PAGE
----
An "imbalanced" group of experts and China's resistance to co-operate means the World Health Organization's new panel is unlikely to determine whether the origin of COVID-19 can be found in nature or traced to a lab leak, some experts suggest.
The WHO announced last week it had formed a new advisory group to to look into the origins of emerging and re-emerging pathogens of epidemic and pandemic potential, including COVID-19.
Called the Scientific Advisory Group for the Origins of Novel Pathogens (SAGO), the 26-member proposed panel includes four members who took part in a WHO-led team that spent four weeks in and around Wuhan earlier this year with Chinese scientists.
Alina Chan, a Canadian molecular biologist at the Broad Institute of Harvard and MIT, said she doesn't have much faith in it.
"Based on the outcomes of the China-WHO joint study and the persistent lack of access to data and information in China, I'm not confident that the current list of SAGO members will make any headway into the origin of COVID-19," Chan, who also launched an open-source website to track COVID-19's genetic evolution, told CBC News in an email.
She was one of 18 scientists who signed a letter in May that was published in Science. It criticized the original panel's report about the origin of COVID-19 for not giving proper consideration to the lab-leak theory.
In an email to CBC News, Chan questioned the composition of the new panel, suggesting that some of the members from the original group who are on this new panel may carry biases.
She said she was disappointed that WHO did not take the opportunity to start SAGO on a clean slate and to pick experts who are as "uncontroversial as possible."
"Most of the international experts convened on the highly criticized initial joint study with China are back on SAGO," Chan said in an email to CBC News, "It will now be difficult to convince people that the new SAGO will be much different from the original joint study group.
'Could have been a fresh start'
"This could have been a fresh start to a WHO investigation of the origin of COVID, but they picked a committee that is, in my opinion, imbalanced and lacking in strong expertise in biosecurity and bioengineering."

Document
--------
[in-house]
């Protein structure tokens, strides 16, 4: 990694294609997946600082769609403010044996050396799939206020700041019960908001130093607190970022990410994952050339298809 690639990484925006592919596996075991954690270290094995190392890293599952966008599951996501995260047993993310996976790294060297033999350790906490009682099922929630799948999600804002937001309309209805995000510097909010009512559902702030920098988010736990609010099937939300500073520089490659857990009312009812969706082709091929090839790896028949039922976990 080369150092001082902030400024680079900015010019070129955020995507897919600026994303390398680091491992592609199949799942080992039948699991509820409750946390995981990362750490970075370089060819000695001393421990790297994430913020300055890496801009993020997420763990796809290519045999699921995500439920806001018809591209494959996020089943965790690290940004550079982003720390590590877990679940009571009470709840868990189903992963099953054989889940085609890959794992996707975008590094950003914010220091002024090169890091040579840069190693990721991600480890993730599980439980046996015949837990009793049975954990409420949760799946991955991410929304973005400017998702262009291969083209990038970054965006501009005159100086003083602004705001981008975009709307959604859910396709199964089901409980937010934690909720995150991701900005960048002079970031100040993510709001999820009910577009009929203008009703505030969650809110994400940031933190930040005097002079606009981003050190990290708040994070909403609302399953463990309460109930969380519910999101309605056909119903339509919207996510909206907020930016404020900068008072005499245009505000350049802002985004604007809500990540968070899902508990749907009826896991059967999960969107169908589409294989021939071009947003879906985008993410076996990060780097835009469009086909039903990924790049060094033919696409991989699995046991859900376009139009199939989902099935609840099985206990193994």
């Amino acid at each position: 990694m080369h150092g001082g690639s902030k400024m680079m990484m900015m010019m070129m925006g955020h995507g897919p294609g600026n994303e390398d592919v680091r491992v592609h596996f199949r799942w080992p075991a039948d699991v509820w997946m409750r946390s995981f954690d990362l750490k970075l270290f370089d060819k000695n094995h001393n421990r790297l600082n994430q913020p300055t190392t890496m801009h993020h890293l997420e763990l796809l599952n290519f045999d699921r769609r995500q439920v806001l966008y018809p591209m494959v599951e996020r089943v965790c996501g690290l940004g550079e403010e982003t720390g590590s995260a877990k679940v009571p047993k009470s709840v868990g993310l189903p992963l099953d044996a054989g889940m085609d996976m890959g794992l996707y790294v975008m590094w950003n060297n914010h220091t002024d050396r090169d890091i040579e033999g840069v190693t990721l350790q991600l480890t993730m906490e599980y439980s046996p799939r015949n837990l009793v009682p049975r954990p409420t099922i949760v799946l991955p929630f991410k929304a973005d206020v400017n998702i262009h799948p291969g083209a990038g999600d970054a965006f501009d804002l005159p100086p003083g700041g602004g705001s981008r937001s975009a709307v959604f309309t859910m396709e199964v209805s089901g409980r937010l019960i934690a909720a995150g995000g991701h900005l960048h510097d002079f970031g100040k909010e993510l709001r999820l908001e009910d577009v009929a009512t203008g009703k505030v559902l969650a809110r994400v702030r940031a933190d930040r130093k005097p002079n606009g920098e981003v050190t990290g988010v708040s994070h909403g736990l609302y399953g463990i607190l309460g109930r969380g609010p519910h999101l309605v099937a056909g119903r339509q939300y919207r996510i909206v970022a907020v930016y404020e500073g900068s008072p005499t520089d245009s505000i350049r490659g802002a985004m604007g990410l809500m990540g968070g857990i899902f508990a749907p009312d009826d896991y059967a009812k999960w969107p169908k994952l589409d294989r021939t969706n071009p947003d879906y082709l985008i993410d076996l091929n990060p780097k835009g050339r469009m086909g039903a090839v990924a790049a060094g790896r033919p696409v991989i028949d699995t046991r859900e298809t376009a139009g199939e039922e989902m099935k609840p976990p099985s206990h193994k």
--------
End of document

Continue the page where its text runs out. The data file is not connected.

Lawrence Gostin, a professor of global health law at Georgetown University who directs the World Health Organization Center on Global Health Law, also expressed skepticism about the panel's potential success.
"This new committee is highly reliant on China to allow them access to its territory, its scientific samples and its people — independent scientists, whistle blowers, health care workers and others," he said in a phone interview with CBC News.
"Trying to find the origins without China's co-operation is going to be extremely difficult.… If the U.S. intelligence agencies couldn't do it using covert methods, I don't know how a WHO team of scientists can possibly do that.
Last March, an initial team of WHO investigators released a report that determined that it was "likely to very likely," the coronavirus had a zoonotic source, meaning it was transmitted to humans by animals. The also concluded the idea that a laboratory incident was the source was "extremely unlikely."
But that report was subsequently criticized by the U.S., Canada, members of the scientific community and other governments for the lack of access granted to the investigators. WHO Director-General Dr. Tedros Adhanom Ghebreyesus also expressed concerns about the investigation, that the assessment was not "extensive enough" and that "further data and studies will be needed to reach more robust conclusions."
'2 theories not given balanced consideration'